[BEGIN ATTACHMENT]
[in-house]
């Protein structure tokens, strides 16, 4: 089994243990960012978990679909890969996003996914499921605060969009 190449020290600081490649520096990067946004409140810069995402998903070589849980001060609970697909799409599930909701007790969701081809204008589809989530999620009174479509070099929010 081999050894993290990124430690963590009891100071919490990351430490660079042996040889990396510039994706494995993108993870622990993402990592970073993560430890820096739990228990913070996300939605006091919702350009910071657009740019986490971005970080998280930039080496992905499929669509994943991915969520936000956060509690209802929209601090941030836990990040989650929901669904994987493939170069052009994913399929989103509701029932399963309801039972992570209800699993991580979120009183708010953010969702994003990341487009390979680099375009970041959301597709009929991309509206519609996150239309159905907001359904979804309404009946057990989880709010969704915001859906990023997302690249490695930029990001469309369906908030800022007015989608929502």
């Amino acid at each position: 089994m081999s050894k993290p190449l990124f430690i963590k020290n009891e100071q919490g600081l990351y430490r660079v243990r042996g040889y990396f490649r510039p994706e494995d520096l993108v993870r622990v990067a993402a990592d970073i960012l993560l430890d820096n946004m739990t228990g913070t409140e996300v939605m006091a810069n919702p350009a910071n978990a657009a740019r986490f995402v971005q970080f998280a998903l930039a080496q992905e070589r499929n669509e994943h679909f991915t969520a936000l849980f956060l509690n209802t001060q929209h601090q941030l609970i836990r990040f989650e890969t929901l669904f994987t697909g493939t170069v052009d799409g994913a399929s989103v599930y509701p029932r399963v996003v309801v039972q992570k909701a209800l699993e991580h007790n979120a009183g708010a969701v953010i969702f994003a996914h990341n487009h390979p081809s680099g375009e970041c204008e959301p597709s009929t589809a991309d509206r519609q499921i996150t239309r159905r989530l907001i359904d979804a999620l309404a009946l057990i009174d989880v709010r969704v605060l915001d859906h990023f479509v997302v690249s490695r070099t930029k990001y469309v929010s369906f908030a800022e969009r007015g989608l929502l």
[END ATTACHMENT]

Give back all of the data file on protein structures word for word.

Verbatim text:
[in-house]
């Protein structure tokens, strides 16, 4: 089994243990960012978990679909890969996003996914499921605060969009 190449020290600081490649520096990067946004409140810069995402998903070589849980001060609970697909799409599930909701007790969701081809204008589809989530999620009174479509070099929010 081999050894993290990124430690963590009891100071919490990351430490660079042996040889990396510039994706494995993108993870622990993402990592970073993560430890820096739990228990913070996300939605006091919702350009910071657009740019986490971005970080998280930039080496992905499929669509994943991915969520936000956060509690209802929209601090941030836990990040989650929901669904994987493939170069052009994913399929989103509701029932399963309801039972992570209800699993991580979120009183708010953010969702994003990341487009390979680099375009970041959301597709009929991309509206519609996150239309159905907001359904979804309404009946057990989880709010969704915001859906990023997302690249490695930029990001469309369906908030800022007015989608929502």
């Amino acid at each position: 089994m081999s050894k993290p190449l990124f430690i963590k020290n009891e100071q919490g600081l990351y430490r660079v243990r042996g040889y990396f490649r510039p994706e494995d520096l993108v993870r622990v990067a993402a990592d970073i960012l993560l430890d820096n946004m739990t228990g913070t409140e996300v939605m006091a810069n919702p350009a910071n978990a657009a740019r986490f995402v971005q970080f998280a998903l930039a080496q992905e070589r499929n669509e994943h679909f991915t969520a936000l849980f956060l509690n209802t001060q929209h601090q941030l609970i836990r990040f989650e890969t929901l669904f994987t697909g493939t170069v052009d799409g994913a399929s989103v599930y509701p029932r399963v996003v309801v039972q992570k909701a209800l699993e991580h007790n979120a009183g708010a969701v953010i969702f994003a996914h990341n487009h390979p081809s680099g375009e970041c204008e959301p597709s009929t589809a991309d509206r519609q499921i996150t239309r159905r989530l907001i359904d979804a999620l309404a009946l057990i009174d989880v709010r969704v605060l915001d859906h990023f479509v997302v690249s490695r070099t930029k990001y469309v929010s369906f908030a800022e969009r007015g989608l929502l």